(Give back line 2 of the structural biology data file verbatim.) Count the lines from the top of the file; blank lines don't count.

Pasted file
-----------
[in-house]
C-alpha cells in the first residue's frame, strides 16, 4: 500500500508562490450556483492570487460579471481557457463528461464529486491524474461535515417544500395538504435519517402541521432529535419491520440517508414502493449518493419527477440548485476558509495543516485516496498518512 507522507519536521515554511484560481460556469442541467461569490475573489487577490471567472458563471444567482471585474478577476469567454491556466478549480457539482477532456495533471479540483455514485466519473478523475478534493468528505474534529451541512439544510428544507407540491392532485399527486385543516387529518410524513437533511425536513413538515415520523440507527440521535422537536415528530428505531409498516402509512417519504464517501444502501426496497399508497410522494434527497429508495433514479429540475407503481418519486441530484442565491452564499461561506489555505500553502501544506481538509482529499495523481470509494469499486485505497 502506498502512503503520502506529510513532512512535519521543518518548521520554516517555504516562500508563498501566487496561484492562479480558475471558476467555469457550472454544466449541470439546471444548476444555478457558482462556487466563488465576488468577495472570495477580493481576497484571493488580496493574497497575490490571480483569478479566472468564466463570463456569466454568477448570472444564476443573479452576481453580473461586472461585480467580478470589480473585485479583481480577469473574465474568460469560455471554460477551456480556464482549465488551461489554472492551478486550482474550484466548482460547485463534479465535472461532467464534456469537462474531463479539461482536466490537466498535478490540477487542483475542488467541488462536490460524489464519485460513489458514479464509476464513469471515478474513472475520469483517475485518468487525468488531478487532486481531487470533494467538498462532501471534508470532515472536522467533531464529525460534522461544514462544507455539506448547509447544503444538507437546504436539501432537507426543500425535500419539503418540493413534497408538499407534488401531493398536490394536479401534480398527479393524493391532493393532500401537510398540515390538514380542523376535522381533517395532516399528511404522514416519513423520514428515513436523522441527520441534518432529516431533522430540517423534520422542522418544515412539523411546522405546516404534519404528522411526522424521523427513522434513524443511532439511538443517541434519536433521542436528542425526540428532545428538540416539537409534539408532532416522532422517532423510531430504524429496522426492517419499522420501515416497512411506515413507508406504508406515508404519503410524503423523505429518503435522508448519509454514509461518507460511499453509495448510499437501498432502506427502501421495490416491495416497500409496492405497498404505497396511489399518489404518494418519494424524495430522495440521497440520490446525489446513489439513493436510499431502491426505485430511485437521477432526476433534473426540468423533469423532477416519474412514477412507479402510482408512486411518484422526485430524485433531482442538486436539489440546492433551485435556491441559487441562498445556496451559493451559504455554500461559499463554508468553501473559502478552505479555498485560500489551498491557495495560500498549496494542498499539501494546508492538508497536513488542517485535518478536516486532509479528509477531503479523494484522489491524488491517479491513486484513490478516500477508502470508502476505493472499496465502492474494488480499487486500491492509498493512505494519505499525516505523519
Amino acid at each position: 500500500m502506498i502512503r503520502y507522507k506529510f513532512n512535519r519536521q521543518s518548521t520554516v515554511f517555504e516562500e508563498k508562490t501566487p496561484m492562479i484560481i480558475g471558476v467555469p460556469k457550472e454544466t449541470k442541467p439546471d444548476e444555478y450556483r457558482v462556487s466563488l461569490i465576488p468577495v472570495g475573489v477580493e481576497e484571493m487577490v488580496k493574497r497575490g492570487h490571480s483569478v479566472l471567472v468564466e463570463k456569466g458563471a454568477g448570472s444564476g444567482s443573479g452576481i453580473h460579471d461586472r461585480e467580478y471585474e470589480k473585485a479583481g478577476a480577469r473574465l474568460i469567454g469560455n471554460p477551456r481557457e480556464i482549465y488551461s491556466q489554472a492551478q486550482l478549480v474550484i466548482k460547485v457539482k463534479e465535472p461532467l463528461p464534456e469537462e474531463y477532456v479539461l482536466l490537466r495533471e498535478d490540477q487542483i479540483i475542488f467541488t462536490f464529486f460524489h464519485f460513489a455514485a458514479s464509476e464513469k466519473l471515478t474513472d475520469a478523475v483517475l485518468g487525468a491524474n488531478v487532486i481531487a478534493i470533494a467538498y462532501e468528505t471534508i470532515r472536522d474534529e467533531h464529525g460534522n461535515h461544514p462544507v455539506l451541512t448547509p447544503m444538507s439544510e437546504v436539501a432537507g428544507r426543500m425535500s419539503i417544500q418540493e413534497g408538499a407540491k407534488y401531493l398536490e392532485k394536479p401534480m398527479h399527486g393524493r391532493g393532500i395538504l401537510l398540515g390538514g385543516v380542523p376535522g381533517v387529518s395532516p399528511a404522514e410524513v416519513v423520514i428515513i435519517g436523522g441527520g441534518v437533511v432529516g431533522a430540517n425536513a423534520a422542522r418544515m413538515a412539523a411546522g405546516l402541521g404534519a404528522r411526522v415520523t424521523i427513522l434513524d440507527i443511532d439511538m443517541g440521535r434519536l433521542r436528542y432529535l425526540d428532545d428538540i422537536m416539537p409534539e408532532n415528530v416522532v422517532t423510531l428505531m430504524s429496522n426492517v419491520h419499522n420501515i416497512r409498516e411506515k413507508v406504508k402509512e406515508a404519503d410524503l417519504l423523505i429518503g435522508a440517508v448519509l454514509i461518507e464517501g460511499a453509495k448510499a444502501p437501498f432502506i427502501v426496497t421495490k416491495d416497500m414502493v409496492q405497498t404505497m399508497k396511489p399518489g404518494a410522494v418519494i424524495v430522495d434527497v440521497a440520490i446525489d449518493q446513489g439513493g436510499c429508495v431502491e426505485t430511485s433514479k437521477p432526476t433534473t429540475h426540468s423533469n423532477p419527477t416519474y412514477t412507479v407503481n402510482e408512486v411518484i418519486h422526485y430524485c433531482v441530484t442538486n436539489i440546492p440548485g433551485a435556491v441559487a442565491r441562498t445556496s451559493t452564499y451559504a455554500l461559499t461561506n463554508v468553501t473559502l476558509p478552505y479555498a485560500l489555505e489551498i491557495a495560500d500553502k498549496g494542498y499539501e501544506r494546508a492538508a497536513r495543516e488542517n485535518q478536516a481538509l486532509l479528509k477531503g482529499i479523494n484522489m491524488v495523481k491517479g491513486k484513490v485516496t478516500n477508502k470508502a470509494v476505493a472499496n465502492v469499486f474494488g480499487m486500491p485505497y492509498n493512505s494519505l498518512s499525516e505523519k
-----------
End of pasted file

C-alpha cells in the first residue's frame, strides 16, 4: 500500500508562490450556483492570487460579471481557457463528461464529486491524474461535515417544500395538504435519517402541521432529535419491520440517508414502493449518493419527477440548485476558509495543516485516496498518512 507522507519536521515554511484560481460556469442541467461569490475573489487577490471567472458563471444567482471585474478577476469567454491556466478549480457539482477532456495533471479540483455514485466519473478523475478534493468528505474534529451541512439544510428544507407540491392532485399527486385543516387529518410524513437533511425536513413538515415520523440507527440521535422537536415528530428505531409498516402509512417519504464517501444502501426496497399508497410522494434527497429508495433514479429540475407503481418519486441530484442565491452564499461561506489555505500553502501544506481538509482529499495523481470509494469499486485505497 502506498502512503503520502506529510513532512512535519521543518518548521520554516517555504516562500508563498501566487496561484492562479480558475471558476467555469457550472454544466449541470439546471444548476444555478457558482462556487466563488465576488468577495472570495477580493481576497484571493488580496493574497497575490490571480483569478479566472468564466463570463456569466454568477448570472444564476443573479452576481453580473461586472461585480467580478470589480473585485479583481480577469473574465474568460469560455471554460477551456480556464482549465488551461489554472492551478486550482474550484466548482460547485463534479465535472461532467464534456469537462474531463479539461482536466490537466498535478490540477487542483475542488467541488462536490460524489464519485460513489458514479464509476464513469471515478474513472475520469483517475485518468487525468488531478487532486481531487470533494467538498462532501471534508470532515472536522467533531464529525460534522461544514462544507455539506448547509447544503444538507437546504436539501432537507426543500425535500419539503418540493413534497408538499407534488401531493398536490394536479401534480398527479393524493391532493393532500401537510398540515390538514380542523376535522381533517395532516399528511404522514416519513423520514428515513436523522441527520441534518432529516431533522430540517423534520422542522418544515412539523411546522405546516404534519404528522411526522424521523427513522434513524443511532439511538443517541434519536433521542436528542425526540428532545428538540416539537409534539408532532416522532422517532423510531430504524429496522426492517419499522420501515416497512411506515413507508406504508406515508404519503410524503423523505429518503435522508448519509454514509461518507460511499453509495448510499437501498432502506427502501421495490416491495416497500409496492405497498404505497396511489399518489404518494418519494424524495430522495440521497440520490446525489446513489439513493436510499431502491426505485430511485437521477432526476433534473426540468423533469423532477416519474412514477412507479402510482408512486411518484422526485430524485433531482442538486436539489440546492433551485435556491441559487441562498445556496451559493451559504455554500461559499463554508468553501473559502478552505479555498485560500489551498491557495495560500498549496494542498499539501494546508492538508497536513488542517485535518478536516486532509479528509477531503479523494484522489491524488491517479491513486484513490478516500477508502470508502476505493472499496465502492474494488480499487486500491492509498493512505494519505499525516505523519